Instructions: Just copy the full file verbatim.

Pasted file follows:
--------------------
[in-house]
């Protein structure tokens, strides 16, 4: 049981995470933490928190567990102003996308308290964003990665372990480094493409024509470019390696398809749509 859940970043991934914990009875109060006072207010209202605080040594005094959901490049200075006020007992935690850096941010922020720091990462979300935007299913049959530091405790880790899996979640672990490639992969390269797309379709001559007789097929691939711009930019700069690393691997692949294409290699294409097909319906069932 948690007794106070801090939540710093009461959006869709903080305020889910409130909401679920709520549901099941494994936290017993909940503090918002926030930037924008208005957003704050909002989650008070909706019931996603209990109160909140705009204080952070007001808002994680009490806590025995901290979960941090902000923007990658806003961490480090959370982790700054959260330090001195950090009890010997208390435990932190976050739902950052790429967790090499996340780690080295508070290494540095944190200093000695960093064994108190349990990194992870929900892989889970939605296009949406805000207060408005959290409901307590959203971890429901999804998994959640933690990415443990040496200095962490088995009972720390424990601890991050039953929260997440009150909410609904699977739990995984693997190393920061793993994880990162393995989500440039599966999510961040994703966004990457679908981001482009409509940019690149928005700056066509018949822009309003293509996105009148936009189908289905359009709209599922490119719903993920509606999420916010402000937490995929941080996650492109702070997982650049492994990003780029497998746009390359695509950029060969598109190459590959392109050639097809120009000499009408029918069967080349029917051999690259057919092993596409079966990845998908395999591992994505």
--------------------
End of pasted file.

[in-house]
């Protein structure tokens, strides 16, 4: 049981995470933490928190567990102003996308308290964003990665372990480094493409024509470019390696398809749509 859940970043991934914990009875109060006072207010209202605080040594005094959901490049200075006020007992935690850096941010922020720091990462979300935007299913049959530091405790880790899996979640672990490639992969390269797309379709001559007789097929691939711009930019700069690393691997692949294409290699294409097909319906069932 948690007794106070801090939540710093009461959006869709903080305020889910409130909401679920709520549901099941494994936290017993909940503090918002926030930037924008208005957003704050909002989650008070909706019931996603209990109160909140705009204080952070007001808002994680009490806590025995901290979960941090902000923007990658806003961490480090959370982790700054959260330090001195950090009890010997208390435990932190976050739902950052790429967790090499996340780690080295508070290494540095944190200093000695960093064994108190349990990194992870929900892989889970939605296009949406805000207060408005959290409901307590959203971890429901999804998994959640933690990415443990040496200095962490088995009972720390424990601890991050039953929260997440009150909410609904699977739990995984693997190393920061793993994880990162393995989500440039599966999510961040994703966004990457679908981001482009409509940019690149928005700056066509018949822009309003293509996105009148936009189908289905359009709209599922490119719903993920509606999420916010402000937490995929941080996650492109702070997982650049492994990003780029497998746009390359695509950029060969598109190459590959392109050639097809120009000499009408029918069967080349029917051999690259057919092993596409079966990845998908395999591992994505």